Jeremy Corbyn urges Theresa May to save NHS from ‘death by a thousand cuts’
The Labour leader also raised a whistleblower’s concerns over ambulance delays during Prime Minister’s Questions
Theresa May must act to “save the NHS from death by a thousand cuts”, Jeremy Corbyn has said amid allegations of patients dying or being harmed following ambulance delays.
The Labour leader told the Commons that a whistleblower has reported about 80 patients had been “harmed or died” after “significant ambulance delays” over a three-week period.
He asked if the “very serious situation” was being investigated, and accused Mrs May of being “in denial” over the NHS as health funding dominated the pair’s exchanges at Prime Minister’s Questions.
Mrs May faced shouts of “resign” from some Labour backbenchers as she defended the Government’s record and insisted she was “backing the NHS plan”.
Corbyn says Labour wouldn’t privatise the NHS and is committed to a service free at the point of use. He cites whistleblower concerns that 80 people died or were harmed due to ambulance service delays #PMQ s— Jon Vale (@JonValePA) January 24, 2018
Speaking in the Commons, Mr Corbyn said: “According to a whistleblower, as many as 80 patients were harmed or died following significant ambulance delays over a three-week period this winter.
“This is a very serious situation and the Prime Minister must be aware of it.
“What investigation is the Department of Health carrying out into these deeply alarming reports?”
Mrs May said such reports are “very alarming”, adding: “That is why the Department of Health does make sure that investigations do take place.
“That may be undertaken by the Department of Health or the particular trust involved – the ambulance trust or the hospital.
“But these issues are properly investigated because we don’t want to see that happening.
“We do want to see people being properly cared for, and if there are lessons to be learnt then they will be learnt, because … our support for the NHS is about providing it with the funding, doctors, nurses, treatments, capabilities it needs in order to deliver for patients.”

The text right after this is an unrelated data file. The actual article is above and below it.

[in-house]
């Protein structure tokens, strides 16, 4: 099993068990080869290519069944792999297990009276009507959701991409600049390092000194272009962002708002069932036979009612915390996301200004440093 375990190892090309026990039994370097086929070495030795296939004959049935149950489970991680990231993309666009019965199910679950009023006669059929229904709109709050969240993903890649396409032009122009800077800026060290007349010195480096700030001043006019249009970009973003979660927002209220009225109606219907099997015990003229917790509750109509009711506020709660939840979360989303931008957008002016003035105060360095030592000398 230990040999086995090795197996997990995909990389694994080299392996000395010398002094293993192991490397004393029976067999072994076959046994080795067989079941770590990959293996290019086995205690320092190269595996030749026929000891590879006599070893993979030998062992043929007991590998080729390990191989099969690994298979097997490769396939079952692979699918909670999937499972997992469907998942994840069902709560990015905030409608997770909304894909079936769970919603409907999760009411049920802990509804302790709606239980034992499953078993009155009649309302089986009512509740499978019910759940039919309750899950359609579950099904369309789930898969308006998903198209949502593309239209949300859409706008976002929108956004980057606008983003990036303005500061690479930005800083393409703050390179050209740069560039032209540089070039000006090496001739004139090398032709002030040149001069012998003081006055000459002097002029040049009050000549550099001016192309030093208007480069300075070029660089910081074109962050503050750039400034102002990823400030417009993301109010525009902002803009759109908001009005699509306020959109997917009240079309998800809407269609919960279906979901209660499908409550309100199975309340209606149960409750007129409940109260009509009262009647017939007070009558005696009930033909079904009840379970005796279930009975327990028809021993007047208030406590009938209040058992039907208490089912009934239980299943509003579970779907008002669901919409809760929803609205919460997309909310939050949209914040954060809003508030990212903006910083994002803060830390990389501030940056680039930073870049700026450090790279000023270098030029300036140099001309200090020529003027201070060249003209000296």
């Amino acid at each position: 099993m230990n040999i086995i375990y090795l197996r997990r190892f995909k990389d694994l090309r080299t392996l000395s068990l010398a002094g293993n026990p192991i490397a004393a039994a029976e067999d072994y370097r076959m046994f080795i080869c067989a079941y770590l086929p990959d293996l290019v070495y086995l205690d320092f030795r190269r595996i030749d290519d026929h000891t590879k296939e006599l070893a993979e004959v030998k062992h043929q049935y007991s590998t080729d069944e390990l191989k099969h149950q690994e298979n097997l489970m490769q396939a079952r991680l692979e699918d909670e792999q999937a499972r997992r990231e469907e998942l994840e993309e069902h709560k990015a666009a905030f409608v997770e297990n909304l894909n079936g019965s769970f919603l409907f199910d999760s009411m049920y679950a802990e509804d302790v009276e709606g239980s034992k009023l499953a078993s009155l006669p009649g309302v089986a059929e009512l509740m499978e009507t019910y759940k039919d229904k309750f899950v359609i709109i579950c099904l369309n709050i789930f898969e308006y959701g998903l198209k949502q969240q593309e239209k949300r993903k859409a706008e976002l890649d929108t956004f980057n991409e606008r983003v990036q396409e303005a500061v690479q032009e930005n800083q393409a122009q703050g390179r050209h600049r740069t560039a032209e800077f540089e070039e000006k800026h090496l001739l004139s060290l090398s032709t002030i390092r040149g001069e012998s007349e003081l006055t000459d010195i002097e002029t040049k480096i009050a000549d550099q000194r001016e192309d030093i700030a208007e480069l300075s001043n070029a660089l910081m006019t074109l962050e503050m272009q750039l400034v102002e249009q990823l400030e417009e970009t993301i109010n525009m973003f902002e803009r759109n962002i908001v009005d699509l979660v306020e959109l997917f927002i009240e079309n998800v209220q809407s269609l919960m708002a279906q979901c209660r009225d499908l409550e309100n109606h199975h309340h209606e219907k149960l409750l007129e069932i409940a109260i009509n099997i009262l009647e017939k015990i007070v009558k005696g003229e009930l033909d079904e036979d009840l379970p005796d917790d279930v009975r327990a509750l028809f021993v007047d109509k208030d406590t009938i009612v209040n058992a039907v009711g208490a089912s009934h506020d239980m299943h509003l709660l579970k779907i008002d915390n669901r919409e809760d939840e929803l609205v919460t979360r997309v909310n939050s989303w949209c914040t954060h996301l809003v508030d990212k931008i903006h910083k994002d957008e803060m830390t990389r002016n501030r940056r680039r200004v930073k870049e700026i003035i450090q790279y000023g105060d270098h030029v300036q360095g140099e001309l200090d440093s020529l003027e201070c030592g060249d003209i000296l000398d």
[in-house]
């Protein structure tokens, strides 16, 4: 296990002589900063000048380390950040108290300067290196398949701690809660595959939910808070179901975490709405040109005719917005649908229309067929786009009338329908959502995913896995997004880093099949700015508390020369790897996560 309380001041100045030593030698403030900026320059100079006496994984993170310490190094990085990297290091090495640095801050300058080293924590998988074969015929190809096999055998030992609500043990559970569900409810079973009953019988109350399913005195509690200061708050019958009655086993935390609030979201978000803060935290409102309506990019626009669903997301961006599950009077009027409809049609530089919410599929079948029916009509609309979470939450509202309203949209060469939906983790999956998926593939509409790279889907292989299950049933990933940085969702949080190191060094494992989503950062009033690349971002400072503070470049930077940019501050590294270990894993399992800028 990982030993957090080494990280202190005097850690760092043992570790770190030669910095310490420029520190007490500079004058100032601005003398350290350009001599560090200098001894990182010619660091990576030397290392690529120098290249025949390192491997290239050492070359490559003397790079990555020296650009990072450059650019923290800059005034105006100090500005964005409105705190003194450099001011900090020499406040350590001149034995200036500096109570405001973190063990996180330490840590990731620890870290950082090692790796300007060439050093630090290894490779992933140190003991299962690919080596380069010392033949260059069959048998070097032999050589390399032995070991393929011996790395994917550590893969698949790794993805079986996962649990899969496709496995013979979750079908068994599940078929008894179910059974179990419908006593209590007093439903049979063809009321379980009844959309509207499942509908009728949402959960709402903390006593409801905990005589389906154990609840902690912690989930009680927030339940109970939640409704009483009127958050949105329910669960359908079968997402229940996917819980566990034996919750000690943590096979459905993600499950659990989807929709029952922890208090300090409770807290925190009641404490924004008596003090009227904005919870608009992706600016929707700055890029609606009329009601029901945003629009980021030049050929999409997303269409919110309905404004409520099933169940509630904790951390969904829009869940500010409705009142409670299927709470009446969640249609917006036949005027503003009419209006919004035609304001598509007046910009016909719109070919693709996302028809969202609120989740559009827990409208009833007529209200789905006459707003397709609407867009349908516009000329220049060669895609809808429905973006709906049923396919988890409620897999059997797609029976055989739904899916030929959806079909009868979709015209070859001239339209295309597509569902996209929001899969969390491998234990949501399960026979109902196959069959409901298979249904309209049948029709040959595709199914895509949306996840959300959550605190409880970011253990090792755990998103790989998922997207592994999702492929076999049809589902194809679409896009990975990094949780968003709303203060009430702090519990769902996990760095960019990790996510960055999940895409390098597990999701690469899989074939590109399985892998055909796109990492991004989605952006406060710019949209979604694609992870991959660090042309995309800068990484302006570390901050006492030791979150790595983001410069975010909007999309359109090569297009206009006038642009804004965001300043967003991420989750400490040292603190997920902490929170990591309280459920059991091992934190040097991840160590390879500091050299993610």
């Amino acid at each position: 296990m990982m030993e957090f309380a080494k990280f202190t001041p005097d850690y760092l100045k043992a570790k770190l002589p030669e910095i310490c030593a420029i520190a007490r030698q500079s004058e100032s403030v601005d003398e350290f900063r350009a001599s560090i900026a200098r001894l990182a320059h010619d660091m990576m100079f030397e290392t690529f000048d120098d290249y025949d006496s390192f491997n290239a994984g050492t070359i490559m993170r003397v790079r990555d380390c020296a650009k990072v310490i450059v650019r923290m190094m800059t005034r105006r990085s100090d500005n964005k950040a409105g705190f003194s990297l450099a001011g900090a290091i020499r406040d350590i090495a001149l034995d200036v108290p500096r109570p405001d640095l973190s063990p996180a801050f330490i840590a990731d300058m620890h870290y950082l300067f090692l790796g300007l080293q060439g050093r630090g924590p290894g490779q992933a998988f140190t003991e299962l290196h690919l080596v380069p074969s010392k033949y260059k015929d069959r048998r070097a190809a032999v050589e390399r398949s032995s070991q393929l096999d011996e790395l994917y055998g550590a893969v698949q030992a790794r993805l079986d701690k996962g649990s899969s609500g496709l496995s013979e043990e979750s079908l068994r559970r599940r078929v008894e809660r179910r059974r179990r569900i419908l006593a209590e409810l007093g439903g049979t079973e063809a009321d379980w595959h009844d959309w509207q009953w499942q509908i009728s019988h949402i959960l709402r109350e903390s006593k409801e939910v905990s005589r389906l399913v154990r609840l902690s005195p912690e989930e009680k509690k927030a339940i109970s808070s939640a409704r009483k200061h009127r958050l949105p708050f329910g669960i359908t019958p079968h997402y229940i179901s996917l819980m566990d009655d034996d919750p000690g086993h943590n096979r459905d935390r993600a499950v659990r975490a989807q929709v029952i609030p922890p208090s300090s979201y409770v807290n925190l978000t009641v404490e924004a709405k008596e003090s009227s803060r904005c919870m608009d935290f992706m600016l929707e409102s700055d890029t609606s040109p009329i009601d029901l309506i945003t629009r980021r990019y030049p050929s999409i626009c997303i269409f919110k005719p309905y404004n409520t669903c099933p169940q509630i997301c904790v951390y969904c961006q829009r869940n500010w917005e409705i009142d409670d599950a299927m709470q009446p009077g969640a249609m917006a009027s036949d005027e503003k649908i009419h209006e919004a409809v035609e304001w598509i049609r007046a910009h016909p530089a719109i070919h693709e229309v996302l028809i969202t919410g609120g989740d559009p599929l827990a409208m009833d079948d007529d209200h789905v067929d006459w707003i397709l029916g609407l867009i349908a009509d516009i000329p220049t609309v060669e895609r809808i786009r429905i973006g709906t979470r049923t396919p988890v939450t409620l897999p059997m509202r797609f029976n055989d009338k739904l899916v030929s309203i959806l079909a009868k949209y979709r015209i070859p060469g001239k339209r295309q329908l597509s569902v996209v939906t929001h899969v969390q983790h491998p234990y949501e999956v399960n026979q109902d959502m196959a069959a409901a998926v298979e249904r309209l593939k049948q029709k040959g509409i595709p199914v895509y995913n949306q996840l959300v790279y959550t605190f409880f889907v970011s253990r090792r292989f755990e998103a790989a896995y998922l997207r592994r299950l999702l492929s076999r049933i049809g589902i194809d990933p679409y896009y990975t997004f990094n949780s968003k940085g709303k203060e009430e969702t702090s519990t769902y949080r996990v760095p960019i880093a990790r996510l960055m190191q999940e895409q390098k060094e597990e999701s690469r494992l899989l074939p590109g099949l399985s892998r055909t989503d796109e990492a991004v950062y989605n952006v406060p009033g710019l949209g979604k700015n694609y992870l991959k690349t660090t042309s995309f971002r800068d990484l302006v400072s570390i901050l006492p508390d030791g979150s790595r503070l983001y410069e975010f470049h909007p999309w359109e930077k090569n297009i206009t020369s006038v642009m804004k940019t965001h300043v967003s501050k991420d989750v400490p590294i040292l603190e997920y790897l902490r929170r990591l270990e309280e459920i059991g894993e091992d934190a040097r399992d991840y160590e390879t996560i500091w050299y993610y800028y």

Mr Corbyn also alluded to Foreign Secretary Boris Johnson’s suggestion of an extra £5 billion for the NHS.
He added: “It’s been reported that a man froze to death waiting 16 hours for an ambulance. Last week a young gentleman called Chris wrote to me saying, ‘My friend’s 93-year-old father waited four hours for an ambulance after a fall’.”
Mr Corbyn said they are not isolated cases and are common across the country, adding: “It needs money, it needs support and it needs it now.
“The Prime Minister is, frankly, in denial about the state of the NHS. Even the absent Foreign Secretary recognises it but the Prime Minister isn’t listening.”
PM highlights different performance of different hospitals. She adds that at last election Labour and Tories promised about the same level of funding for the NHS #PMQs— Jon Vale (@JonValePA) January 24, 2018
Mr Corbyn said the NHS is being “starved of resources” and people are “dying unnecessarily in the back of ambulances and in hospital corridors”.
He went on: “GP numbers are down, nurses are leaving, the NHS is in crisis.
“Tory MPs might not like it, but I ask this question of the Prime Minister – when is she going to face up to the reality and take action to save the NHS from death by a thousand cuts?”
Mrs May replied: “There is only one part of the NHS that has seen a cut in its funding – it’s the NHS in Wales under a Labour government.
“This is a Government that is backing the NHS plan, that is putting more money into the NHS, that is recruiting more doctors and nurses, that is seeing new treatments come on board which ensure people are getting the best treatment they need.”